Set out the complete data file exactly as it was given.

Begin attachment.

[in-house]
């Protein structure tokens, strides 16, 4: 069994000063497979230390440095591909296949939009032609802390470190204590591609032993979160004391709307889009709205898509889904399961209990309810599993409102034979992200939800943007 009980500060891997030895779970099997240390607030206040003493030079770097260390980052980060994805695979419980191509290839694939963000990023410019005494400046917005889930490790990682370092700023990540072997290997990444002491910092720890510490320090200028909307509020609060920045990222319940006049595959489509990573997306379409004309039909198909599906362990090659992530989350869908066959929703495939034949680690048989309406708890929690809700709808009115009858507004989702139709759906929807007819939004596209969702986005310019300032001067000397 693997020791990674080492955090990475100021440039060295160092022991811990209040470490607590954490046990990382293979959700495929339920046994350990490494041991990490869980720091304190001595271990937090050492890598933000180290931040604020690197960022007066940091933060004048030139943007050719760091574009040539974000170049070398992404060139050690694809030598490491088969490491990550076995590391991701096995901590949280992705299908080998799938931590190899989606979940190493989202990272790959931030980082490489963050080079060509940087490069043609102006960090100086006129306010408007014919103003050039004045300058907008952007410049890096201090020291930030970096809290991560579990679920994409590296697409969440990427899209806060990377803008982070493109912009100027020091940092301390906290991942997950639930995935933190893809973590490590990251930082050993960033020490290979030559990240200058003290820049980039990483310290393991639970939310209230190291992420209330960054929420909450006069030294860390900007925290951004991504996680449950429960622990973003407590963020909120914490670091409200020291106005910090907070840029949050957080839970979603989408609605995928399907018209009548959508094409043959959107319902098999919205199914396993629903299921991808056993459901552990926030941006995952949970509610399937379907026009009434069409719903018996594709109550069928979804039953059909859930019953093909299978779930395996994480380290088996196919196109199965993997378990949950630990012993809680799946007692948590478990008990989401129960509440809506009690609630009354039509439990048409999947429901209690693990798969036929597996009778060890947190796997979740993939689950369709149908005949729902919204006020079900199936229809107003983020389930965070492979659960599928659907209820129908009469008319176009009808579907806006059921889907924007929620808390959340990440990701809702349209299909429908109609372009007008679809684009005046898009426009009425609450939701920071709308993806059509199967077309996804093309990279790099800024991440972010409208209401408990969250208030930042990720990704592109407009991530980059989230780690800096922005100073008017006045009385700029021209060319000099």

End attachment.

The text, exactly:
[in-house]
């Protein structure tokens, strides 16, 4: 069994000063497979230390440095591909296949939009032609802390470190204590591609032993979160004391709307889009709205898509889904399961209990309810599993409102034979992200939800943007 009980500060891997030895779970099997240390607030206040003493030079770097260390980052980060994805695979419980191509290839694939963000990023410019005494400046917005889930490790990682370092700023990540072997290997990444002491910092720890510490320090200028909307509020609060920045990222319940006049595959489509990573997306379409004309039909198909599906362990090659992530989350869908066959929703495939034949680690048989309406708890929690809700709808009115009858507004989702139709759906929807007819939004596209969702986005310019300032001067000397 693997020791990674080492955090990475100021440039060295160092022991811990209040470490607590954490046990990382293979959700495929339920046994350990490494041991990490869980720091304190001595271990937090050492890598933000180290931040604020690197960022007066940091933060004048030139943007050719760091574009040539974000170049070398992404060139050690694809030598490491088969490491990550076995590391991701096995901590949280992705299908080998799938931590190899989606979940190493989202990272790959931030980082490489963050080079060509940087490069043609102006960090100086006129306010408007014919103003050039004045300058907008952007410049890096201090020291930030970096809290991560579990679920994409590296697409969440990427899209806060990377803008982070493109912009100027020091940092301390906290991942997950639930995935933190893809973590490590990251930082050993960033020490290979030559990240200058003290820049980039990483310290393991639970939310209230190291992420209330960054929420909450006069030294860390900007925290951004991504996680449950429960622990973003407590963020909120914490670091409200020291106005910090907070840029949050957080839970979603989408609605995928399907018209009548959508094409043959959107319902098999919205199914396993629903299921991808056993459901552990926030941006995952949970509610399937379907026009009434069409719903018996594709109550069928979804039953059909859930019953093909299978779930395996994480380290088996196919196109199965993997378990949950630990012993809680799946007692948590478990008990989401129960509440809506009690609630009354039509439990048409999947429901209690693990798969036929597996009778060890947190796997979740993939689950369709149908005949729902919204006020079900199936229809107003983020389930965070492979659960599928659907209820129908009469008319176009009808579907806006059921889907924007929620808390959340990440990701809702349209299909429908109609372009007008679809684009005046898009426009009425609450939701920071709308993806059509199967077309996804093309990279790099800024991440972010409208209401408990969250208030930042990720990704592109407009991530980059989230780690800096922005100073008017006045009385700029021209060319000099």